Roxie went to reply, but she hesitated, her mouth hanging open. She stared down at her drink, avoiding Hilbert's watching, expecting gaze.
"Our... Mutual friendship," said Roxie.
"No, our mutual 'you help me with my band' situation," said Hilbert. "Come on, you'd want me to man up and get past this so that way we can practice tomorrow. That's heartless as hell."
"That's... That's absolutely slanderous..." Roxie said quietly, visibly hiding her rage. Her eyes flashed up to meet Hilbert's. "Don't you dare accuse me of something like that. Great Sky, of course I have a friggin' heart."
"Don't ever accuse me of not having a heart," Roxie seethed, cutting Hilbert off. "I know you're in a rough spot, I know you're freaked out that your mom got real sick, I know you're not in the best state of mind and everything's a little emotionally touchy, but—friggin'—Great Sky—I'm your friend, Hilbert. I'm trying to help."
Hilbert shut himself up. His lips folded into his mouth, his tongue trapped between his molars as he stared ahead at Roxie. His eyes burned, his ears glowing with embarrassment. The look of surprise on his face was perpetually frozen, meeting with Roxie's seething expression.
Roxie's eyes flashed down, meeting with her drink. Only an inch was left beneath the frosted glass. Her fingers had sank deep into her sweater, slowly unballing as she tried to relax. She reached across, hastily grabbing her drink and downing the rest of it in a single gulp.
"Here's the thing, Hilbert," said Roxie, keeping her words brisk and biting. "I run a tight ship in my band. I drink, I curse, I stay up all night and I'm not exactly the girl you want to take home to your mama, but when it comes to practice time I don't mess around. Why is that? Because I don't want to pass up the opportunities I have in life. It's not because I don't have a heart."
Hilbert was staring down at his feet, perpetually. Even without looking at Roxie, he could feel her eyes burning into him.
"You know what, Hilbert? I do have a heart. Despite all that, I still have a heart. There's a time to work and a time to play."
"What do you call this? Work or play?" Hilbert asked quietly.
Roxie froze up. Her eyes burned, her teeth flashing in a fit of sudden rage. She held herself back.
"It's—I—It's neither," Roxie hissed. "This is... This is where we hit the pause button, okay? This is where things stop... I..." she swallowed, taking a moment to breathe. She paused for a long moment, her eyes searching the floor for words as the lull dragged out. All at once, she flashed her eyes back up at Hilbert's waiting gaze, picking back up her thought. "I like you a lot Hilbert."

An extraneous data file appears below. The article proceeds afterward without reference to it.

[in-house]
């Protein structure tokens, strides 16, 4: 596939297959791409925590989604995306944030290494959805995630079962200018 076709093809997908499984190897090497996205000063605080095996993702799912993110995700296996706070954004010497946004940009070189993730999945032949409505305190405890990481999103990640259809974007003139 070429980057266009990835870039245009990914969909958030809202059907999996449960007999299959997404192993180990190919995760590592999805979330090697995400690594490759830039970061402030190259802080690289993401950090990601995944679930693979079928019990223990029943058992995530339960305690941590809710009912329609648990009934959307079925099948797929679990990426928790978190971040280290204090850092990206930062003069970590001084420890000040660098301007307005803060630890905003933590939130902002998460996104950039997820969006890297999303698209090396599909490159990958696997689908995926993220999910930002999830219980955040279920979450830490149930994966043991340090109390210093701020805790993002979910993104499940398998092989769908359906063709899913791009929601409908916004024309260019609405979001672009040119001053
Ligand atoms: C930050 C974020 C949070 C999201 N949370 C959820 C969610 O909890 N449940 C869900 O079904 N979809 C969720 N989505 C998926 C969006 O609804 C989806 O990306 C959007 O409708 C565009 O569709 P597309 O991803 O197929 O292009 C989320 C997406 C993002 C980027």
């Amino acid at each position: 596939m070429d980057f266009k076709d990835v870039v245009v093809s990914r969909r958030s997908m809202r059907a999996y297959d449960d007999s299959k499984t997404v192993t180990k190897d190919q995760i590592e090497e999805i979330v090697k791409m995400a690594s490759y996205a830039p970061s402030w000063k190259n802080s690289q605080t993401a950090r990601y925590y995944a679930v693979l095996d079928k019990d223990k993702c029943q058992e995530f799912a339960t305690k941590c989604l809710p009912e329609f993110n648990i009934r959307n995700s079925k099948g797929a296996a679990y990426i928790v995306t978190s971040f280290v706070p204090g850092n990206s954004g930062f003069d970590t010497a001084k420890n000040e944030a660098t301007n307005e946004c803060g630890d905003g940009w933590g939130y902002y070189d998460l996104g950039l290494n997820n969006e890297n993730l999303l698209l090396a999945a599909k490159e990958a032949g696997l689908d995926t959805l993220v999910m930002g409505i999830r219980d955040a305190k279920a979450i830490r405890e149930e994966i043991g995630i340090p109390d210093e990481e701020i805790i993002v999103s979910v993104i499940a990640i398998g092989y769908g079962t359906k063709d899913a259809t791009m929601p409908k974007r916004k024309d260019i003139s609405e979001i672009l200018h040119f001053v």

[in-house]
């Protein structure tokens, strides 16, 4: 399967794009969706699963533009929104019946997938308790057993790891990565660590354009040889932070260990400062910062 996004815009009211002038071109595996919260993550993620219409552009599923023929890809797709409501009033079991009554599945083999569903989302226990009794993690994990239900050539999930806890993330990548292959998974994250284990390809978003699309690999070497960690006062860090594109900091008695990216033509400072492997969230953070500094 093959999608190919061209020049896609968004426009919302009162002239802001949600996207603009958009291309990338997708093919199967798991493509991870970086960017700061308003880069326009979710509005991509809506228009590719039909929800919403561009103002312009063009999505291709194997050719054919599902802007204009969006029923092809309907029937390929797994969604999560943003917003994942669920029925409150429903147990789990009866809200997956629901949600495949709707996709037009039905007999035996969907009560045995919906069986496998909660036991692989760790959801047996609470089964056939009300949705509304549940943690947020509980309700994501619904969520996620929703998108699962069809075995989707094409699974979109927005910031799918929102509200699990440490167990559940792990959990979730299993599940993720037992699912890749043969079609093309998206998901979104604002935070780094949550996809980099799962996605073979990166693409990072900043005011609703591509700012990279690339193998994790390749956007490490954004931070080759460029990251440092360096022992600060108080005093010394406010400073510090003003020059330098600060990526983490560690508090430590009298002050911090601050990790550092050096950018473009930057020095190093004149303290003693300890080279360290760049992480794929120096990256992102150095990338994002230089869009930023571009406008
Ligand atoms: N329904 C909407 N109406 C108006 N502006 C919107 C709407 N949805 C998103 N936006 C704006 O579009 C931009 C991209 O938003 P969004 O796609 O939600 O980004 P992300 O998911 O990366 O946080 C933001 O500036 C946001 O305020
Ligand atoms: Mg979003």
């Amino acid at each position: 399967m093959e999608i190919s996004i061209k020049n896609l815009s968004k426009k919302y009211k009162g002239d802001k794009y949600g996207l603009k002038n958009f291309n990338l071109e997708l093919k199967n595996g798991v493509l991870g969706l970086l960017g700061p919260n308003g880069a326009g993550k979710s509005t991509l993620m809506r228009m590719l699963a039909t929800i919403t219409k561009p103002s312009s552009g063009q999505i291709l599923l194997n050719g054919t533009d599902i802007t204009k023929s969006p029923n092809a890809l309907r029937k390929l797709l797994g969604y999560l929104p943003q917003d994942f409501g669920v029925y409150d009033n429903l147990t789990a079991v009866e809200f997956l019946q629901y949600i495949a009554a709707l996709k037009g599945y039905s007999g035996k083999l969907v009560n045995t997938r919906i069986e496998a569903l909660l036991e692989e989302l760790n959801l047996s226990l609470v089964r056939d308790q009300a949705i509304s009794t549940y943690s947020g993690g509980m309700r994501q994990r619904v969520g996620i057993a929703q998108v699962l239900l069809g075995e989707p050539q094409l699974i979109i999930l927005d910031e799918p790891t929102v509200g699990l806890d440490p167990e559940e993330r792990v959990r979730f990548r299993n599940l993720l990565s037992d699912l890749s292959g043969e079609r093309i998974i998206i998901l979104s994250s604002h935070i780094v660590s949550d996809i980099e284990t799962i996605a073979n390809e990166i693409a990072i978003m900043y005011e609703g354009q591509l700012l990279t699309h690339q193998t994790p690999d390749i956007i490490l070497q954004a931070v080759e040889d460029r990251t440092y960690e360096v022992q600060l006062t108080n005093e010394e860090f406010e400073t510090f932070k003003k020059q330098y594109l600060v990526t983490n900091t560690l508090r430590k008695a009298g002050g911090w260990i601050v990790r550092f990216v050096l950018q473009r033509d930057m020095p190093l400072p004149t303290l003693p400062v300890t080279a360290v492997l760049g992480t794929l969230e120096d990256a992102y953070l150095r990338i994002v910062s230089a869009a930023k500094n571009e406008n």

"But nothing. I don't... I don't care what you do, okay? Listen, it's okay if you decide something different. You... You don't have to worry about disappointing me. You're still my friend, no matter what happens. And... And if you want to go ahead and... And go be a Pokemon trainer, I say go for it. I... I just want you to be happy no matter what happens. Just... Don't rush the decision."
Hilbert looked up to Roxie. Now she was looking away. Something looked sad about her, like she couldn't own up to something. He couldn't spell it out, a confused look washing over his intent gaze. He chewed the corner of his lip as he thought, holding his hands out over his knees.
"I... I know changes... They're scary," said Roxie, earnestly. "They don't come so easy, but... But they get thrust on us. It just... Suddenly it happens, and we're there."
"Someone... She—" Hilbert cut himself off, sensing the mood in the room. "Somebody told me that the hardest part is coming home and trying to sleep in an empty home."
"Yeah, that's true," said Roxie. "It is the hardest part."
Shaking his head gently, Hilbert removed his hat. When he set it in his lap, it promptly rolled off and fell past his legs, falling down between the couch and the coffee table. He slumped back, staring into the dark corners of the room.
"Hilbert," Roxie said, her voice almost sounding weak. "Don't make any rash decisions. Just... I'll be okay with what whatever you choose."
Hilbert's brow furrowed.
"What would I be choosing?"
Roxie gave Hilbert a cold look.
Roxie didn't say anything. Instead, she continued to turn the glass in her hand, gazing into her lap as the amber liquid sloshed on the inside. She gave herself a moment of cold silence, letting Hilbert's question hang in the air. She could feel his eyes on him, watching her every move.
After a beat, she set her glass on the table. She got to her feet, planting her boots in the ground as she sat herself up and stood upright. Beside her, she shuffled the sleeves of her sweater, dropping and straightening them. She then picked her glass up again, passing around the living room, passing Hilbert where he stood on the couch.